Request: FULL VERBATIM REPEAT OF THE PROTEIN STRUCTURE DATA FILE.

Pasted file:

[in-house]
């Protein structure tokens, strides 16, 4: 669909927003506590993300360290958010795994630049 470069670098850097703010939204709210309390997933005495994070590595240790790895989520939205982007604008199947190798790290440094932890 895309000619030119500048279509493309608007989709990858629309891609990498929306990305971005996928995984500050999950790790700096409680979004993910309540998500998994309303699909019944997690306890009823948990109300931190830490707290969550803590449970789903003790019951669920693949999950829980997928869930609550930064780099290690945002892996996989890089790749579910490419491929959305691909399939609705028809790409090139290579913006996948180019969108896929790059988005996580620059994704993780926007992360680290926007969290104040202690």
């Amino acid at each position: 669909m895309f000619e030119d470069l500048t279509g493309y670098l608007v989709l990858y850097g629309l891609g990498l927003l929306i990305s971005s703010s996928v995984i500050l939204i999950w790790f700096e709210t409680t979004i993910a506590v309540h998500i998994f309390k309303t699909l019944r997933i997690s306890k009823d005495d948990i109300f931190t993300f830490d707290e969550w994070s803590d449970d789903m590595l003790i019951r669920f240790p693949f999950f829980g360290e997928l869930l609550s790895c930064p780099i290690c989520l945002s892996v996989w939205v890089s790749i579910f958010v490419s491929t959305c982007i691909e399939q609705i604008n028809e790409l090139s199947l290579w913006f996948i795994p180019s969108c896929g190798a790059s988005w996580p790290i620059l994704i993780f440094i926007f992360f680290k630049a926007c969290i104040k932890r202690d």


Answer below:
[in-house]
């Protein structure tokens, strides 16, 4: 669909927003506590993300360290958010795994630049 470069670098850097703010939204709210309390997933005495994070590595240790790895989520939205982007604008199947190798790290440094932890 895309000619030119500048279509493309608007989709990858629309891609990498929306990305971005996928995984500050999950790790700096409680979004993910309540998500998994309303699909019944997690306890009823948990109300931190830490707290969550803590449970789903003790019951669920693949999950829980997928869930609550930064780099290690945002892996996989890089790749579910490419491929959305691909399939609705028809790409090139290579913006996948180019969108896929790059988005996580620059994704993780926007992360680290926007969290104040202690």
């Amino acid at each position: 669909m895309f000619e030119d470069l500048t279509g493309y670098l608007v989709l990858y850097g629309l891609g990498l927003l929306i990305s971005s703010s996928v995984i500050l939204i999950w790790f700096e709210t409680t979004i993910a506590v309540h998500i998994f309390k309303t699909l019944r997933i997690s306890k009823d005495d948990i109300f931190t993300f830490d707290e969550w994070s803590d449970d789903m590595l003790i019951r669920f240790p693949f999950f829980g360290e997928l869930l609550s790895c930064p780099i290690c989520l945002s892996v996989w939205v890089s790749i579910f958010v490419s491929t959305c982007i691909e399939q609705i604008n028809e790409l090139s199947l290579w913006f996948i795994p180019s969108c896929g190798a790059s988005w996580p790290i620059l994704i993780f440094i926007f992360f680290k630049a926007c969290i104040k932890r202690d």